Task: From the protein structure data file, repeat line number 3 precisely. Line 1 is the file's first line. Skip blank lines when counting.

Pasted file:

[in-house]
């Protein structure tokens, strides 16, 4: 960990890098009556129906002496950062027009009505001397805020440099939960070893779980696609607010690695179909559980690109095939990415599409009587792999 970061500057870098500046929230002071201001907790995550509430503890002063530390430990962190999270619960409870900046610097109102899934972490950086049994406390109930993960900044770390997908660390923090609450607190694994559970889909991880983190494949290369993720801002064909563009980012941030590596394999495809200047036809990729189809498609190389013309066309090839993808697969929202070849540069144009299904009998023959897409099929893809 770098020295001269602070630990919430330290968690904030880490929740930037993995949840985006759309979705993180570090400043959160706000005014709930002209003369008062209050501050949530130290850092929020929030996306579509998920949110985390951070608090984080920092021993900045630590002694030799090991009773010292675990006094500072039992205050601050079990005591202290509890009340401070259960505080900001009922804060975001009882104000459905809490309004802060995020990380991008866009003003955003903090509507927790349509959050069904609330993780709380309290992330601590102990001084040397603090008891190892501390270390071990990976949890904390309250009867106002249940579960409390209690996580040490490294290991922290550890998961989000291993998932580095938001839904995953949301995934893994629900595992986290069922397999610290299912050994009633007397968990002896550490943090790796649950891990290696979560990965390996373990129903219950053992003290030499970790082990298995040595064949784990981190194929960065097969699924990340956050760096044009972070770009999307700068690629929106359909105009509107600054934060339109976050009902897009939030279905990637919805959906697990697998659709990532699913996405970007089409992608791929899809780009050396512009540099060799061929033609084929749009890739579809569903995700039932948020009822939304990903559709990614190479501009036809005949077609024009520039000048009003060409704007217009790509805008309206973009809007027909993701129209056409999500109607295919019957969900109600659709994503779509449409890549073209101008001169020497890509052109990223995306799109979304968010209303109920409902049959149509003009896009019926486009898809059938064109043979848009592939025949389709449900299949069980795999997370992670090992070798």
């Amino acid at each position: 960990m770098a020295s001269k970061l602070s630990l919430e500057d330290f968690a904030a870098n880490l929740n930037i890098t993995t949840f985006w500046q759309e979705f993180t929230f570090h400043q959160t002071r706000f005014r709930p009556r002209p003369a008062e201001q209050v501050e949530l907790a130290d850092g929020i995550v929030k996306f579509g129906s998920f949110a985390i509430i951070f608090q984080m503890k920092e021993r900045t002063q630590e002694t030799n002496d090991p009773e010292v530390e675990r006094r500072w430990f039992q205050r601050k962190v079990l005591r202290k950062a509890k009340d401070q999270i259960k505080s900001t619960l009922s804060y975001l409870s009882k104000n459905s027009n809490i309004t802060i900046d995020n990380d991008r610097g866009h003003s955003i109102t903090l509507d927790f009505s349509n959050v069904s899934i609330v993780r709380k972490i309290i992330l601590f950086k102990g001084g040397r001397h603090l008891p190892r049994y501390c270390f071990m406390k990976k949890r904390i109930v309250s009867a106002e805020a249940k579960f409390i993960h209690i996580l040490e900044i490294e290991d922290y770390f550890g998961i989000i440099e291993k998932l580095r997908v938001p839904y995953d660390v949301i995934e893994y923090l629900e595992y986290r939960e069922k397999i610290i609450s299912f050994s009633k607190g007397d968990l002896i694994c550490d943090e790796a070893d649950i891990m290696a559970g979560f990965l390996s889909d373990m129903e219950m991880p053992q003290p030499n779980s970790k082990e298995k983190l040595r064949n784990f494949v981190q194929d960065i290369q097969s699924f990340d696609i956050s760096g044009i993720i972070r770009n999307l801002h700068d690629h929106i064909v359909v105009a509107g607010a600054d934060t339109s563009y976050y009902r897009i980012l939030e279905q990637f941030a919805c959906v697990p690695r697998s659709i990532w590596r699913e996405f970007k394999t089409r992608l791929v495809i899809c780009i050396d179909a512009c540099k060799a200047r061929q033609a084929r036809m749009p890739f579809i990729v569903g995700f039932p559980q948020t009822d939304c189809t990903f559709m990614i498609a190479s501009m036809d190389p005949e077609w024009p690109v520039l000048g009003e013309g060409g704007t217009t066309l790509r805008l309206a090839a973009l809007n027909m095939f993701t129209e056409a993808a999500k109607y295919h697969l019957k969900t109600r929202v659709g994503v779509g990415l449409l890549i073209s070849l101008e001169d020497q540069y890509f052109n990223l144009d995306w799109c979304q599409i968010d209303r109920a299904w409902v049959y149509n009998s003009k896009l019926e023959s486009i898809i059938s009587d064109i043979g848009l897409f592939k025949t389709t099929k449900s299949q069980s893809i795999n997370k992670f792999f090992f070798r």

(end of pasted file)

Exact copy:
């Amino acid at each position: 960990m770098a020295s001269k970061l602070s630990l919430e500057d330290f968690a904030a870098n880490l929740n930037i890098t993995t949840f985006w500046q759309e979705f993180t929230f570090h400043q959160t002071r706000f005014r709930p009556r002209p003369a008062e201001q209050v501050e949530l907790a130290d850092g929020i995550v929030k996306f579509g129906s998920f949110a985390i509430i951070f608090q984080m503890k920092e021993r900045t002063q630590e002694t030799n002496d090991p009773e010292v530390e675990r006094r500072w430990f039992q205050r601050k962190v079990l005591r202290k950062a509890k009340d401070q999270i259960k505080s900001t619960l009922s804060y975001l409870s009882k104000n459905s027009n809490i309004t802060i900046d995020n990380d991008r610097g866009h003003s955003i109102t903090l509507d927790f009505s349509n959050v069904s899934i609330v993780r709380k972490i309290i992330l601590f950086k102990g001084g040397r001397h603090l008891p190892r049994y501390c270390f071990m406390k990976k949890r904390i109930v309250s009867a106002e805020a249940k579960f409390i993960h209690i996580l040490e900044i490294e290991d922290y770390f550890g998961i989000i440099e291993k998932l580095r997908v938001p839904y995953d660390v949301i995934e893994y923090l629900e595992y986290r939960e069922k397999i610290i609450s299912f050994s009633k607190g007397d968990l002896i694994c550490d943090e790796a070893d649950i891990m290696a559970g979560f990965l390996s889909d373990m129903e219950m991880p053992q003290p030499n779980s970790k082990e298995k983190l040595r064949n784990f494949v981190q194929d960065i290369q097969s699924f990340d696609i956050s760096g044009i993720i972070r770009n999307l801002h700068d690629h929106i064909v359909v105009a509107g607010a600054d934060t339109s563009y976050y009902r897009i980012l939030e279905q990637f941030a919805c959906v697990p690695r697998s659709i990532w590596r699913e996405f970007k394999t089409r992608l791929v495809i899809c780009i050396d179909a512009c540099k060799a200047r061929q033609a084929r036809m749009p890739f579809i990729v569903g995700f039932p559980q948020t009822d939304c189809t990903f559709m990614i498609a190479s501009m036809d190389p005949e077609w024009p690109v520039l000048g009003e013309g060409g704007t217009t066309l790509r805008l309206a090839a973009l809007n027909m095939f993701t129209e056409a993808a999500k109607y295919h697969l019957k969900t109600r929202v659709g994503v779509g990415l449409l890549i073209s070849l101008e001169d020497q540069y890509f052109n990223l144009d995306w799109c979304q599409i968010d209303r109920a299904w409902v049959y149509n009998s003009k896009l019926e023959s486009i898809i059938s009587d064109i043979g848009l897409f592939k025949t389709t099929k449900s299949q069980s893809i795999n997370k992670f792999f090992f070798r």